If you want more control and have grown your investing brain power lately, go with a low-cost partner like Fidelity or Vanguard and create your own portfolio.
Wherever you choose to go, I'd highly recommend avoiding commission-based financial advisors. Based on their business model, they can be more interested in selling you into specific products than advising you toward a successful retirement.
2. Understand the Fees
Once you've chosen your new partner, speak with them about the fees associated with the transfer of assets. Here are some good questions to ask:
- If I transfer my assets over to you, will there be any fees when I open my account?
- Should I plan to liquidate my assets prior to transferring to avoid fees (ex. some firms, like Vanguard, charge a fee to liquidate funds)?
- What other fees should I be aware of?
Also, research the fees that are associated with closing out your current investment account. For example, we recently closed out an account with Fidelity to move over to Vanguard and Fidelity charged us $50.
3. Have Your New Firm Help with the Transfer
Given that your new investment partner is getting your business, they are very keen on making your transition process as smooth as possible. Take advantage of their uber-kindness and ask them what is the easiest process to transfer your assets over. Usually, they will have an online transfer system through their website (Fidelity) or they will require you to fill out paperwork and mail it in to complete the transfer (Vanguard). Depending on who you choose, the full transfer process can take anywhere from 5-10 business days.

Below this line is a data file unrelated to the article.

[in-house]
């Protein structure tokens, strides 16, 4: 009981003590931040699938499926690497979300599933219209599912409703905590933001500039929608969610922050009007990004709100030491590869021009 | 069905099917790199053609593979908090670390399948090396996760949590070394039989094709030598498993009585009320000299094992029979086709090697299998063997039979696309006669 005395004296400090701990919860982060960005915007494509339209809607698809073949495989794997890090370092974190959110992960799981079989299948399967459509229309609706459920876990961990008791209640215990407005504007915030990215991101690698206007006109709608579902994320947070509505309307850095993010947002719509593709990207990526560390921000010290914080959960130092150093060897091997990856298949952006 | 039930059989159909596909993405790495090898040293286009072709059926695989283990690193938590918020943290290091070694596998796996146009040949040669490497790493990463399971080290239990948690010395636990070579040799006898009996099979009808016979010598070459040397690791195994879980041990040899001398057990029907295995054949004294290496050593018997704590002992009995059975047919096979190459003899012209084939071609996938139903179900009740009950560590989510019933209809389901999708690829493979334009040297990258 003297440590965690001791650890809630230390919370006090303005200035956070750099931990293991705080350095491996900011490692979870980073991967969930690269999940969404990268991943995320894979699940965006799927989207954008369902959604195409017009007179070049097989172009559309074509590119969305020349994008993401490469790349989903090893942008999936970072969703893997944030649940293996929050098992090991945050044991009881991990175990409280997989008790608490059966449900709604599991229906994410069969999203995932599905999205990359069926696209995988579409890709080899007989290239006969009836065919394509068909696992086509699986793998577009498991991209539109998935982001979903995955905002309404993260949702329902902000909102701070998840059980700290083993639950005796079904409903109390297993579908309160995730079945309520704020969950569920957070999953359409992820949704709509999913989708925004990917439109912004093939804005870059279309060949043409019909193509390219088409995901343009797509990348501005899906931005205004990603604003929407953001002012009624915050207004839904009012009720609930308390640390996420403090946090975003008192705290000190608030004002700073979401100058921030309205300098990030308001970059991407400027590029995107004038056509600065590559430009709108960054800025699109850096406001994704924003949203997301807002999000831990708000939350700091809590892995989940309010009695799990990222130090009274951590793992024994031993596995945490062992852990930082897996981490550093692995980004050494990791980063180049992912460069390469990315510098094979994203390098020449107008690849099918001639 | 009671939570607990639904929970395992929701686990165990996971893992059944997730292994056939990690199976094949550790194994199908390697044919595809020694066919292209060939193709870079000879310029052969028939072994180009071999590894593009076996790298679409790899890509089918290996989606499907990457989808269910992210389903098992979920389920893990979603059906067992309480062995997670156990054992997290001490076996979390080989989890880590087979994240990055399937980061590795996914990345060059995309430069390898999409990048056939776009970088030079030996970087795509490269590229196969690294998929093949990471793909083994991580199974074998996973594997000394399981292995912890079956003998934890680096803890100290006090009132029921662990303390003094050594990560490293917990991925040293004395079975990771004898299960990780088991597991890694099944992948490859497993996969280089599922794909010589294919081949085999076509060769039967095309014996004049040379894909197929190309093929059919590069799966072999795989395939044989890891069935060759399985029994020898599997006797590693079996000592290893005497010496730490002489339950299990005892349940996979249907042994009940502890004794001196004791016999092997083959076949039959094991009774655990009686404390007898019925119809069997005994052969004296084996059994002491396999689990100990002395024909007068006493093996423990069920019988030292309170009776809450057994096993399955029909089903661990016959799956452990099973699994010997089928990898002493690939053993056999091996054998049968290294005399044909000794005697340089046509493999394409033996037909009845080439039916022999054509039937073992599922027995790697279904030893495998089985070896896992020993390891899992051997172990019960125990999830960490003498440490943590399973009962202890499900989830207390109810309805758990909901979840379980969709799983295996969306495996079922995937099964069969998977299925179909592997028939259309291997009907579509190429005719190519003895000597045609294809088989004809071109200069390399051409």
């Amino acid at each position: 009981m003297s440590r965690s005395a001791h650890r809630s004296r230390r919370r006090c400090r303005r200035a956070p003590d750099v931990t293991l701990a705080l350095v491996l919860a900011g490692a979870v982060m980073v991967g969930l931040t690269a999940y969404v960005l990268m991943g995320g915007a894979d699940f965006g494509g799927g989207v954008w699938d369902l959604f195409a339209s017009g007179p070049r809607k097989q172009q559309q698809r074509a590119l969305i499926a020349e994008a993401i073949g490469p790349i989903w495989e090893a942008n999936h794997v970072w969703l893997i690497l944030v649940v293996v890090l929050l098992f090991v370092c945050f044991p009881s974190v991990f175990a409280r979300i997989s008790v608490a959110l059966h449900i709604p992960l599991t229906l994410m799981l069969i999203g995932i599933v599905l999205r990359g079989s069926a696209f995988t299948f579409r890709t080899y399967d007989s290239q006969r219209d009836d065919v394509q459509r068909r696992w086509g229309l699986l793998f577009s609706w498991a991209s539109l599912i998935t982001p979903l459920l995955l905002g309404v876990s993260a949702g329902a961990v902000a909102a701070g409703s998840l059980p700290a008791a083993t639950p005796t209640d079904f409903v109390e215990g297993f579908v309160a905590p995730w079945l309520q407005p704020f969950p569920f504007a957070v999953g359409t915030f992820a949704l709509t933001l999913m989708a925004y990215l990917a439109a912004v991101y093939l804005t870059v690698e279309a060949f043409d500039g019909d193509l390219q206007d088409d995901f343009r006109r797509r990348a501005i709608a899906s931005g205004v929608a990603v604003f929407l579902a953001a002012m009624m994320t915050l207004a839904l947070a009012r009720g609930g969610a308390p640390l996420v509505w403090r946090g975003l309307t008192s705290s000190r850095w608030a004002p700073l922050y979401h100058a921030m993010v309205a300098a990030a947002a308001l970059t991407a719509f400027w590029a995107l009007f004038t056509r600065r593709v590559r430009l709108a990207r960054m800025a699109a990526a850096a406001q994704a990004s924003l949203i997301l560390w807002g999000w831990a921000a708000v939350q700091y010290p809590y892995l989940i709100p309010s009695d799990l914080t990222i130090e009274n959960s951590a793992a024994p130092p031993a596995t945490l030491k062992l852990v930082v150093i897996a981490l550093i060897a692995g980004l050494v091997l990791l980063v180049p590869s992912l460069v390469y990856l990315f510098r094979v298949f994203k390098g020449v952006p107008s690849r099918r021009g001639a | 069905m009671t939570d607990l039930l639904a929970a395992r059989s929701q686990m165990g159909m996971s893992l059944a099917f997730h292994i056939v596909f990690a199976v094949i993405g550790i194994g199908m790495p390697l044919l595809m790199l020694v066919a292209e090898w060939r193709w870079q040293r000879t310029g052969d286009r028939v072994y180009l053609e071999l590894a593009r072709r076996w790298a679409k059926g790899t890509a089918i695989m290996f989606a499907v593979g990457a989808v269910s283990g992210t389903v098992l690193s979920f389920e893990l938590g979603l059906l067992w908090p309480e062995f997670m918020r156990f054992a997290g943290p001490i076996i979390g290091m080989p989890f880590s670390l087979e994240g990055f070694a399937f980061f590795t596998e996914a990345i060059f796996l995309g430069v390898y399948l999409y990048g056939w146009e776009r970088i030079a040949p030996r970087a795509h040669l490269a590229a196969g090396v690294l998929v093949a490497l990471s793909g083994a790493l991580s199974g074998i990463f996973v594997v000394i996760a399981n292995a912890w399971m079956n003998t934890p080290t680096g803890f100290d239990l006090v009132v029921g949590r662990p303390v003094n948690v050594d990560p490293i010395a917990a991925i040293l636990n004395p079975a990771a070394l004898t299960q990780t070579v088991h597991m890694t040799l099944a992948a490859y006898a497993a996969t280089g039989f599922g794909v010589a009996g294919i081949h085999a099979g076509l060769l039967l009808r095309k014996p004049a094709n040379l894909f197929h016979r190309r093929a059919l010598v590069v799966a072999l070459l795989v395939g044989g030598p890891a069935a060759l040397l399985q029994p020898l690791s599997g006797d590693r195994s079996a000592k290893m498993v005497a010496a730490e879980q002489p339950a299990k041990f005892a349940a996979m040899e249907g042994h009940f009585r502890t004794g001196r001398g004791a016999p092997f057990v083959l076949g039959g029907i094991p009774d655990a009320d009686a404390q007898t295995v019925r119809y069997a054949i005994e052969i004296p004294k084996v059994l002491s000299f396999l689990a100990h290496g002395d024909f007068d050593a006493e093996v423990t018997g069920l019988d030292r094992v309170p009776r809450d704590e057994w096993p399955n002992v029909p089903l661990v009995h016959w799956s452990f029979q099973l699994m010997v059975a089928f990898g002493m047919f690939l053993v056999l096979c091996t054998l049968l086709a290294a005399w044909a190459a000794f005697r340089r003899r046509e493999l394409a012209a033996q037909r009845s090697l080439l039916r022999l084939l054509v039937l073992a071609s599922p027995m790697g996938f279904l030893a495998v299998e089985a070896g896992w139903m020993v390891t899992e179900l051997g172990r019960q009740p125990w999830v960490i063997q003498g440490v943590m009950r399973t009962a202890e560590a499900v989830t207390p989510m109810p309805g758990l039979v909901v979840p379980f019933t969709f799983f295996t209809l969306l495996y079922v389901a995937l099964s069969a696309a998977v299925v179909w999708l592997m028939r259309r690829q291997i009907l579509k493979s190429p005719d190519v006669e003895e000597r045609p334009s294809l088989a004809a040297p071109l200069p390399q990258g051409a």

4. For 401k / IRA, Do NOT Send Yourself the Money
If you have a 401k, Traditional IRA, Roth IRA or any other tax-favored accounts, do not send yourself the money as you're making the transfer over to your new investing partner. You could be slapped with a 10% early withdrawal penalty and have to pay a boatload of taxes on your assets depending on your type of account. Instead, transfer the assets directly from one firm to the other.
5. Remove Emotion from the Equation
If you're dreading the phone call to your current broker, I completely understand. Who knows? Your investment advisor may be your brother-in-law. Yikes! I pray for you.
Try your best to remove emotion from the equation. You may hurt some feelings but this is your retirement we're talking about here!
Do as much of the leg work in transferring the assets over with your new investing partner. Once the money has been transferred out, if you feel compelled you can call your old partner and let them know the account can be closed.
If you call them beforehand, they will try to get you to stay and tell you all sorts of reasons you are making a mistake. Avoid that call if you can.
If it really is a family member or a close friend that is currently managing your money, then I'd discuss the reasons you're leaving in person. Show them the money you'd be saving and why you're not pleased with the overall partnership. If it were me, I'd want to know so I could improve and adjust my approach toward advising.
Who knows? Your frank advice may drastically improve their business.